Considering the number of large, text-heavy tattoos popping up online in recent years, it was only a matter of time before someone sat down to write about them.

And that person–thankfully–wasn’t me. I came across a post on the Seppuku Tattoo blog, The Laws of Lettering for Tattoos, which began simply enough:

We often turn down requests for massive amounts of type & I wanted to spell out our very concrete reason as to why that is. This isn’t to discourage anyone from getting tattooed, but rather to look at the broad picture & to help make better tattoo choices. I realize it’s a current fad to get scads of text, we see it all the time. And it drives us crazy.

Here’s the CliffsNotes version of the points used to support their reasoning:

  • Text tattoos destroy the art of typography
  • Text tattoos fight anatomy
  • Text tattoos fight good tattooing
  • Text tattoos eat up a lot of skin
  • Text tattoos cockblock other tattoos
  • “There’s no gallery openings for fonts”
  • Art is subjective–text is not
  • No one wants to have to read you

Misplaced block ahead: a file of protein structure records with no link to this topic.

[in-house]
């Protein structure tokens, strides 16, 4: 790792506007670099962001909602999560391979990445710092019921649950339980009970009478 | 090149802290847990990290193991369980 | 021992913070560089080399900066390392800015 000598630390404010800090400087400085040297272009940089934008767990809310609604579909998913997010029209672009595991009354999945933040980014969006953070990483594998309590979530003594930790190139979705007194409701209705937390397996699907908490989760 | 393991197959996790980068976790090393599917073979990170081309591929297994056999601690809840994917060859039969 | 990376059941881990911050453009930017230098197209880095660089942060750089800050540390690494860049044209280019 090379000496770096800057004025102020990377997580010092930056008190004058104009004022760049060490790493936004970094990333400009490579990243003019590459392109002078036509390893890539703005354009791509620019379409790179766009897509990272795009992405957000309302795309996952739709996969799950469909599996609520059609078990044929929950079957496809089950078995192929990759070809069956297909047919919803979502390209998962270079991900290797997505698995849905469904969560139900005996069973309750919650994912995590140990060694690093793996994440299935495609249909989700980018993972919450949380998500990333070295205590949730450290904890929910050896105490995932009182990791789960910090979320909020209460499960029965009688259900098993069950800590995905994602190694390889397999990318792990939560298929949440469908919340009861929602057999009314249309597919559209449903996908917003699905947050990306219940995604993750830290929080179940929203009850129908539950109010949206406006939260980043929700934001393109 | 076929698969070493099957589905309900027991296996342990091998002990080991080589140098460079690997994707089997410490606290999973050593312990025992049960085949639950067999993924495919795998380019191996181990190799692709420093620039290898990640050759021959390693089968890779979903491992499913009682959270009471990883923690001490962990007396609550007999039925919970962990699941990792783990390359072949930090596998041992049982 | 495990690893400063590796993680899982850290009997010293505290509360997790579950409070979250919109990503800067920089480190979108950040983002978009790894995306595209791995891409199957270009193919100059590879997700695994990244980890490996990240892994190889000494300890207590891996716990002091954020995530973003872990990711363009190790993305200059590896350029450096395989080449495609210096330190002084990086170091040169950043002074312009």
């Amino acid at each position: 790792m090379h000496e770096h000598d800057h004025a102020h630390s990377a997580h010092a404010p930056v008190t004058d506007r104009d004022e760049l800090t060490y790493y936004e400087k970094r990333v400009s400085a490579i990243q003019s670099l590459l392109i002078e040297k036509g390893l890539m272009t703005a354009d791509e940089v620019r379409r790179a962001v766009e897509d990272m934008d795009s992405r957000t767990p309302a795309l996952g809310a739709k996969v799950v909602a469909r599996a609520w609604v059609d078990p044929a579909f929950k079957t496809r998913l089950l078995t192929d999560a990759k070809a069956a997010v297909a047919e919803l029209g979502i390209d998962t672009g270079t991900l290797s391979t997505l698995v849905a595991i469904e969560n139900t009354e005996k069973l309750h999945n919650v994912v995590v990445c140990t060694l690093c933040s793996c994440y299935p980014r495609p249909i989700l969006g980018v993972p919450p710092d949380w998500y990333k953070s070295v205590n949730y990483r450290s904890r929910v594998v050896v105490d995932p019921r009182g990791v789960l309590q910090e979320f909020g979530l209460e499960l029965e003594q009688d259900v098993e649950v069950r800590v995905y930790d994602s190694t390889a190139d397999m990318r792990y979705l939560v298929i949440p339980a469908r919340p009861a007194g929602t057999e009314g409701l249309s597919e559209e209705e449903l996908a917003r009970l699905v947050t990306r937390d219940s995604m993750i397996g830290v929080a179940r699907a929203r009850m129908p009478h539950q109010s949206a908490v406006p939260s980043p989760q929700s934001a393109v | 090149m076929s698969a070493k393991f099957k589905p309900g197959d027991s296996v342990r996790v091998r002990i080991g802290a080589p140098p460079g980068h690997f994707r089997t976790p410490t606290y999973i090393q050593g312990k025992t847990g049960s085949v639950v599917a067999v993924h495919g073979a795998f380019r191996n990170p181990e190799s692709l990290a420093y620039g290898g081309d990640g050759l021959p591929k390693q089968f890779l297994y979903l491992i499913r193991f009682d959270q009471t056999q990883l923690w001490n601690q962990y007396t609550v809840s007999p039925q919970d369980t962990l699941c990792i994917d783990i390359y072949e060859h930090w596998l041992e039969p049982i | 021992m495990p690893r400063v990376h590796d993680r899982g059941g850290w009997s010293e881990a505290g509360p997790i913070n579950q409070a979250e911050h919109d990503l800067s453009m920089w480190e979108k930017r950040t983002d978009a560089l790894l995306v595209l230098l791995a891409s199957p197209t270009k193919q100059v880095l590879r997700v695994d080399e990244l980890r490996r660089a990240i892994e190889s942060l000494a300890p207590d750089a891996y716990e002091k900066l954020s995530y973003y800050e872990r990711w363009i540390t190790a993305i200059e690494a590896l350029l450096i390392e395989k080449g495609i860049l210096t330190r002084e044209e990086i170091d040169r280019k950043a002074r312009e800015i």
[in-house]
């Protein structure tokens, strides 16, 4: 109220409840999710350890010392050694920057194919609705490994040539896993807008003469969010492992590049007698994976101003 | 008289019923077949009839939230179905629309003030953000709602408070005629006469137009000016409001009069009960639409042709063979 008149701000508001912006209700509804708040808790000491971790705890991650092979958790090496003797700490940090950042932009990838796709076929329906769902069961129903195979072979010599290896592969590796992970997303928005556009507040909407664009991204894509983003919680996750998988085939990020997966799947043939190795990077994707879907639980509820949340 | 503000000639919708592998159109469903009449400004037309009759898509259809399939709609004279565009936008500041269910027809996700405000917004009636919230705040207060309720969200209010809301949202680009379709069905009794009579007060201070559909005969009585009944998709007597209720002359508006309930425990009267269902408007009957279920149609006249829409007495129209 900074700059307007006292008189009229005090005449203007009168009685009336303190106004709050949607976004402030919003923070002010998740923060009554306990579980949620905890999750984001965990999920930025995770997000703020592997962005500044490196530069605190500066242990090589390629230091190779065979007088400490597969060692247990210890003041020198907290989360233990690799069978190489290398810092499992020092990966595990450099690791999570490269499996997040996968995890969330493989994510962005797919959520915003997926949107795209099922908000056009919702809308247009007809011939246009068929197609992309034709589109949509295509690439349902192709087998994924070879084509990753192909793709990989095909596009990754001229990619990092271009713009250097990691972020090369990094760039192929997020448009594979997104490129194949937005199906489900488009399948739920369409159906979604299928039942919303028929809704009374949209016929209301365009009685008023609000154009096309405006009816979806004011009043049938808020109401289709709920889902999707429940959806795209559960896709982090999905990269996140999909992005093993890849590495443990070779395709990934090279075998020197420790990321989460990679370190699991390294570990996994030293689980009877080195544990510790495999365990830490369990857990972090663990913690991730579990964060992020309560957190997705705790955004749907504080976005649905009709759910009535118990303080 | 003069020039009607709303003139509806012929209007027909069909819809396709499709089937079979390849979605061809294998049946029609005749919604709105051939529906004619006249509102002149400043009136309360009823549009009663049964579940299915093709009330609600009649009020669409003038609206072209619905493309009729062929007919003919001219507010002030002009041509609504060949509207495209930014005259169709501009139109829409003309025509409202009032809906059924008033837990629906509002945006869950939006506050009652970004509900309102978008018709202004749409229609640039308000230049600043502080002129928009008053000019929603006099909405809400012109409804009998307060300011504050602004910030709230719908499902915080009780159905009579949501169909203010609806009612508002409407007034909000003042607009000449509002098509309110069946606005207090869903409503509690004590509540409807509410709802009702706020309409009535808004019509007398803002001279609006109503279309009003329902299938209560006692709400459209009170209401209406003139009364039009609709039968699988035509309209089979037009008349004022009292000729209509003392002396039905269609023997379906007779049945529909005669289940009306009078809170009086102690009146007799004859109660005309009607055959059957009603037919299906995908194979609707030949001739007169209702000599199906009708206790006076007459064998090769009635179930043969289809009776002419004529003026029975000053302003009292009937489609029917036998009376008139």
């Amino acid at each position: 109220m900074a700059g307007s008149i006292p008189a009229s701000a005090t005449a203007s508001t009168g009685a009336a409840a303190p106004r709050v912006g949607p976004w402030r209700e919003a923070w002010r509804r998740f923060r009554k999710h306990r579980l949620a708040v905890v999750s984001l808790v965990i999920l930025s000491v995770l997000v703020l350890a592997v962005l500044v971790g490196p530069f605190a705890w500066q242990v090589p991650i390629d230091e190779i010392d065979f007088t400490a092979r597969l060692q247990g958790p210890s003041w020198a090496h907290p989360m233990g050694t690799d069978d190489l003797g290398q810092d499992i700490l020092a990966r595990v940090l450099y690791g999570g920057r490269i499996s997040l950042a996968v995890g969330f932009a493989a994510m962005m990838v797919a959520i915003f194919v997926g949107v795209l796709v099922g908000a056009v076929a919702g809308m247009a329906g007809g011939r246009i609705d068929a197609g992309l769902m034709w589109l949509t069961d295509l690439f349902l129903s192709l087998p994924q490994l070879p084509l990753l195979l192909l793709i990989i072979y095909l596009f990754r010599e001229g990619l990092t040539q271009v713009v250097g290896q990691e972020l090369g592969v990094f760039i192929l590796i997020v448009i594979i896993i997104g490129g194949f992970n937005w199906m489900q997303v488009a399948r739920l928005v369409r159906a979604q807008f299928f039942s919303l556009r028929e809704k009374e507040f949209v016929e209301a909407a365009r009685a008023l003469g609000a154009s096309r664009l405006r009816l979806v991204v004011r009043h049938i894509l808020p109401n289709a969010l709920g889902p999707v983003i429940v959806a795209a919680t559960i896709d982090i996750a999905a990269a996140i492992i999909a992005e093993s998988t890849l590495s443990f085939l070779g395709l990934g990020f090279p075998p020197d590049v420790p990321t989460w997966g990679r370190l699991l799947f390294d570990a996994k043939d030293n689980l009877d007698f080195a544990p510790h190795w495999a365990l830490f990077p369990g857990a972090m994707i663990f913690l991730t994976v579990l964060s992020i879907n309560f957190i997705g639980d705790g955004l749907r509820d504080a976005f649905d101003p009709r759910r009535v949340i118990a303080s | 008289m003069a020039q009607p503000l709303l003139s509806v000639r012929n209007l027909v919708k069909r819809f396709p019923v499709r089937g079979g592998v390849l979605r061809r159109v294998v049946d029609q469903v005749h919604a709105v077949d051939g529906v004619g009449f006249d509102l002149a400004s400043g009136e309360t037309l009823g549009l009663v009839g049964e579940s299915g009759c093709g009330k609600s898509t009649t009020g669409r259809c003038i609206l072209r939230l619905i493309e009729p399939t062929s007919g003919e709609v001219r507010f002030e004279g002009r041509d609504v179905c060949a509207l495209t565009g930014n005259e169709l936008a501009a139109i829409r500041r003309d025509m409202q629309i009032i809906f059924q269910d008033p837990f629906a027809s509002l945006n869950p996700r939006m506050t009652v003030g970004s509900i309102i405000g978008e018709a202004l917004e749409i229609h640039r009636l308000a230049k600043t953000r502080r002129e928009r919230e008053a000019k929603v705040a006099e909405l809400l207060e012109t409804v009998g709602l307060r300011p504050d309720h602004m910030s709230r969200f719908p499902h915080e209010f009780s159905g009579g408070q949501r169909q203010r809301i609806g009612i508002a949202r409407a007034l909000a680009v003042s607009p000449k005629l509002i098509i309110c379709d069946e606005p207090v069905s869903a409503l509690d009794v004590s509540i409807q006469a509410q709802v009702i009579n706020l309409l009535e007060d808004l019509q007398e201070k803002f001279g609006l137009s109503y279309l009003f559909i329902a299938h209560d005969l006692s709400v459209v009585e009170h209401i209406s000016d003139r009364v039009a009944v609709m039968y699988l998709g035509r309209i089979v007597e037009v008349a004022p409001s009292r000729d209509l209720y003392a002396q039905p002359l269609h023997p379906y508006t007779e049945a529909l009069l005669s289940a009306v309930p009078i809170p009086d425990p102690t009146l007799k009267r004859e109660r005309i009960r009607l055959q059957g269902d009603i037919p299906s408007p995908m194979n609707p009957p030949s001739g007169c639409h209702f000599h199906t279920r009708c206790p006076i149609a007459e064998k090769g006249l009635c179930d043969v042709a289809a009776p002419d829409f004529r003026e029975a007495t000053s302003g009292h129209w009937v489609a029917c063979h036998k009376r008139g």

• You might have failed English (or other national language)

Clearly the author put a lot of thought into this post – there’s a lot of quotes I considered re-posting here, but for maximum effect might I suggest you read the full post yourself.

Personally, I’m not big on the “one size fits all” mindset for anything; but text tattoos are tricky. While I can think of a handful of attractive large-scale text tattoos right off the bat, I’d say closer to 80% of the heavy text tattoos I’ve seen could be summed up by Seppuku’s last line:

She could have been the Birth of Venus, now’s she a Chinese take out menu. *sigh*

So, what’s your take?

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